Acropolis of Lindos and The Citadel of the Knights
Let’s begin in unusual fashion, with what you won’t
see in Rhodes.
One of the Seven Wonders of the Ancient World once
proudly stood here.
He was the Colossus of Rhodes and is of course long
departed, probably destroyed by an earthquake.
Nevertheless as you arrive on this wonderful, historic
island, you may just be able to imagine this statue of
the Greek sun-god Helios in 280BC, standing 100 feet
tall in celebration of Rhodes’ victory over Cyprus.
The largest of the Dodecanese islands, Rhodes has
a compelling back story and there are still remnants
of its occupation by the Knights of St John during the
So while the Colossus may not be there, you will be
wowed by the many historical sites.
We travel first to Lindos, about 55km from Rhodes
Town and high above the village sits the impressive
Acropolis of Lindos with the Doric Temple of Athena,
built in 300 BC.
Captains’ mansions constructed between the 16th
and 18th centuries are dotted here and there and in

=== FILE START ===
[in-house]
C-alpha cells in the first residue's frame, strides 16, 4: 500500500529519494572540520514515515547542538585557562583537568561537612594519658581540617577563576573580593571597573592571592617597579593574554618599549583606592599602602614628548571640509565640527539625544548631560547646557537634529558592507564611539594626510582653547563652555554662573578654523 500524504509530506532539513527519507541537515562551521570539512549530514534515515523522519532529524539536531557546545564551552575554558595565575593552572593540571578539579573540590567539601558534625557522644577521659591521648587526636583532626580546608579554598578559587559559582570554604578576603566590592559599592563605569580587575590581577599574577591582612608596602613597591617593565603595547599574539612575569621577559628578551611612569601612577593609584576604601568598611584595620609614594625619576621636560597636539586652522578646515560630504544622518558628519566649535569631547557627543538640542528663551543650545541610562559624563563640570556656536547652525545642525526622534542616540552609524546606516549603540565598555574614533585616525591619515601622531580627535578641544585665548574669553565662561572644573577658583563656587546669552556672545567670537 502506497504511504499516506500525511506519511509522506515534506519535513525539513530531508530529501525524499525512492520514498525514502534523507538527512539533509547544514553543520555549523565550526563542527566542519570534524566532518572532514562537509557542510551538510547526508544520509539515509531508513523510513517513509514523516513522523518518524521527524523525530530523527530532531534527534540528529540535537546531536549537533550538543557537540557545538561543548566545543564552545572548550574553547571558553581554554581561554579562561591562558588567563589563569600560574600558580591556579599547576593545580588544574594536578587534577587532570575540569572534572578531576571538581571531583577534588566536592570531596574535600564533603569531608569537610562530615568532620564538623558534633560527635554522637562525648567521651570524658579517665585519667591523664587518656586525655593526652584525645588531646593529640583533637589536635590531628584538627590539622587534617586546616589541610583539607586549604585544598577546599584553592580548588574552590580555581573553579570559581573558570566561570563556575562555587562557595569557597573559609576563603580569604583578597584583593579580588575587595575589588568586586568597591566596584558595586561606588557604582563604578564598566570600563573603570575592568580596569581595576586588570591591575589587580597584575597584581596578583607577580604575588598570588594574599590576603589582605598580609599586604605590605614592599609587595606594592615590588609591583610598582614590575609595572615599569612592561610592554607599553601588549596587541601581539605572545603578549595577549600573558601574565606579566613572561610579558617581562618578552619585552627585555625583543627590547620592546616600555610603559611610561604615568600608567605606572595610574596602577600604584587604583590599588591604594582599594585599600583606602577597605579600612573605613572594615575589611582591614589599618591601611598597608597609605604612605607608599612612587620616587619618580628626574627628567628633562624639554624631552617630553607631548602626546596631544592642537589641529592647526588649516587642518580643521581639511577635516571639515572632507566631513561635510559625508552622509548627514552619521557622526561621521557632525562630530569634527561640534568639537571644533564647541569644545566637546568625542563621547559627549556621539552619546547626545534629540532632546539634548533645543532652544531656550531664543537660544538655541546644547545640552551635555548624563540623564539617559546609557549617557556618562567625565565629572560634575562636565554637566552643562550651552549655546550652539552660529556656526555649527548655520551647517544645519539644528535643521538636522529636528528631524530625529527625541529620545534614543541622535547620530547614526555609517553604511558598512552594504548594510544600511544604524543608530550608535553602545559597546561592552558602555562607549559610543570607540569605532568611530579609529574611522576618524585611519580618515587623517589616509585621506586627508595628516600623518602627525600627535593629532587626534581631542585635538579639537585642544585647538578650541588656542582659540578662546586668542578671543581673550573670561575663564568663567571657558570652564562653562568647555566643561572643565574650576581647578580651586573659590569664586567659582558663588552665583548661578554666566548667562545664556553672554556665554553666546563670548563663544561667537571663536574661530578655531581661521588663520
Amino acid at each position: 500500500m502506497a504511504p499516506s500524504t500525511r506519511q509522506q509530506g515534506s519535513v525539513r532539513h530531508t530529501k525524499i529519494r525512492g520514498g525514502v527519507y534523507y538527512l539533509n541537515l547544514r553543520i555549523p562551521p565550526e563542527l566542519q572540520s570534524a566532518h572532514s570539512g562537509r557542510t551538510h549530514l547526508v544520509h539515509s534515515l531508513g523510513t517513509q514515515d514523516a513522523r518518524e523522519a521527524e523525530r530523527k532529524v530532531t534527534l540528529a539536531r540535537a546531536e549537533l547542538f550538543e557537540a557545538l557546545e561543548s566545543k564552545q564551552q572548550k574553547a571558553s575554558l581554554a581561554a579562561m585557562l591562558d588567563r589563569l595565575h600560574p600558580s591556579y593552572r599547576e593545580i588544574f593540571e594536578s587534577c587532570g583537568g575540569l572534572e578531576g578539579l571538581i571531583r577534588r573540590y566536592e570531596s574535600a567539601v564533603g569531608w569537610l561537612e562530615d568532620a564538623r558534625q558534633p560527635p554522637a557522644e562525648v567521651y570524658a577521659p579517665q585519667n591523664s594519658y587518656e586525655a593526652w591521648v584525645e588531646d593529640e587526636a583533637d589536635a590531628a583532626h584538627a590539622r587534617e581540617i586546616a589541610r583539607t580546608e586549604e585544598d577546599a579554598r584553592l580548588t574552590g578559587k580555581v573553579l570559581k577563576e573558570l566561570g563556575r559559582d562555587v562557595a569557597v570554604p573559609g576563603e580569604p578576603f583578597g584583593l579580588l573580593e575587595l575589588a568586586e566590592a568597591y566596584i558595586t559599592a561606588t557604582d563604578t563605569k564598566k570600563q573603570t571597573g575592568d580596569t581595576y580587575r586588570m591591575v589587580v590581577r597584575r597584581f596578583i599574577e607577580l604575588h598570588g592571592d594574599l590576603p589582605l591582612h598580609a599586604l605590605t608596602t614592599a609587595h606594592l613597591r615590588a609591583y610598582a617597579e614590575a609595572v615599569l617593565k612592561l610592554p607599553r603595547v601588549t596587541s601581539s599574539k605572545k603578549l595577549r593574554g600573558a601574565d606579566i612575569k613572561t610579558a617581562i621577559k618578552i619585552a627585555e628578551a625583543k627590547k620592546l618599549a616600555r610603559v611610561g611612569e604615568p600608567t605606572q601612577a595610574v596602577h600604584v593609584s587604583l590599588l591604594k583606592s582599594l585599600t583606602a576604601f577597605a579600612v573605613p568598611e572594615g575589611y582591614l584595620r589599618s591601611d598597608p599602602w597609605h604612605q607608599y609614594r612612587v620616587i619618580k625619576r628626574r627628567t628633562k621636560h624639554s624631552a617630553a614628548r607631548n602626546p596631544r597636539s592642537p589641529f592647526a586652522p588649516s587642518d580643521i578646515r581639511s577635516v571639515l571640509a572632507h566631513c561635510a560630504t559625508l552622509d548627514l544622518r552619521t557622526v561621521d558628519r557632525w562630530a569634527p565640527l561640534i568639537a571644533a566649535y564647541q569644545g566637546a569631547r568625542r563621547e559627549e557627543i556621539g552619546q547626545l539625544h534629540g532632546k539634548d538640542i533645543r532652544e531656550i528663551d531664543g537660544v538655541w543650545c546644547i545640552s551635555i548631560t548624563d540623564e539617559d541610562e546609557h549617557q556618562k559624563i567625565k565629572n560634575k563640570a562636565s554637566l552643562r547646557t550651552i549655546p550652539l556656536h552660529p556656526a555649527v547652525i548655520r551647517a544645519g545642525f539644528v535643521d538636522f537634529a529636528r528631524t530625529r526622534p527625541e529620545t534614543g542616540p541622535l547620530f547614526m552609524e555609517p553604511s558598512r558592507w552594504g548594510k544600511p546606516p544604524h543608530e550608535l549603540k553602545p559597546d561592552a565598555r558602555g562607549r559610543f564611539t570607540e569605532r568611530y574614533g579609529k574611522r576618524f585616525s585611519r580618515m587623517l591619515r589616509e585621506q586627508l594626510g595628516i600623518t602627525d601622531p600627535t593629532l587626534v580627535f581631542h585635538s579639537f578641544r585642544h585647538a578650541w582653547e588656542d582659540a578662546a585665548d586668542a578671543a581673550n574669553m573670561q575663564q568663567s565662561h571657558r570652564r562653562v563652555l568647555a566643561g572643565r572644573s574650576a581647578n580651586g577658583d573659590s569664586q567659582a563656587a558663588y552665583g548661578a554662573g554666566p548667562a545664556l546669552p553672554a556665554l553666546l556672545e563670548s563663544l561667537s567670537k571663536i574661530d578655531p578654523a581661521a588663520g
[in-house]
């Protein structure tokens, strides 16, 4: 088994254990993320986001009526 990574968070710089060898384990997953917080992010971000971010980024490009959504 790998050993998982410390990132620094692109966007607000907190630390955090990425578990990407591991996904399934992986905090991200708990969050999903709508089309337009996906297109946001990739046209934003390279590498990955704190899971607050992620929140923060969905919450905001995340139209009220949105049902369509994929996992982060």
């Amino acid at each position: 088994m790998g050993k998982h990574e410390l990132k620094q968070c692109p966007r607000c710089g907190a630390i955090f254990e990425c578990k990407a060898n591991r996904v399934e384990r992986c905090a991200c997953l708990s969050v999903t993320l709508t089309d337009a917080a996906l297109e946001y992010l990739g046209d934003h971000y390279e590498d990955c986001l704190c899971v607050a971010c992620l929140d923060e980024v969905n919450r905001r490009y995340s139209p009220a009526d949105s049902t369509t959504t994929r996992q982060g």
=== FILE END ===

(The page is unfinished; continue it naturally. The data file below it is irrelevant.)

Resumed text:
the heart of Lindos is the Church of the Virgin Mary
with lovely frescoes from the 15th Century.
Back in Rhodes is where we are really immersed in the
history of the island in the Knights’ Quarter.
We stroll through Gate d’Amboise to walk along
the Street of the Knights and see where they lived,
separated according to Order, their crests still visible
We will also see (outside) the imposing Palace of the
Grand Master of the Knights of Rhodes, a medieval
castle also known as the Kastello. It’s one of the
few examples of Gothic architecture in Greece. The
Byzantine citadel was built in the 7th Century, the
palace itself in the fourteenth.
Where the palace sits today could well have been the
spot where once stood the Colossus according to
Either way, this tour takes us into the heart of the
fascinating history of Rhodes.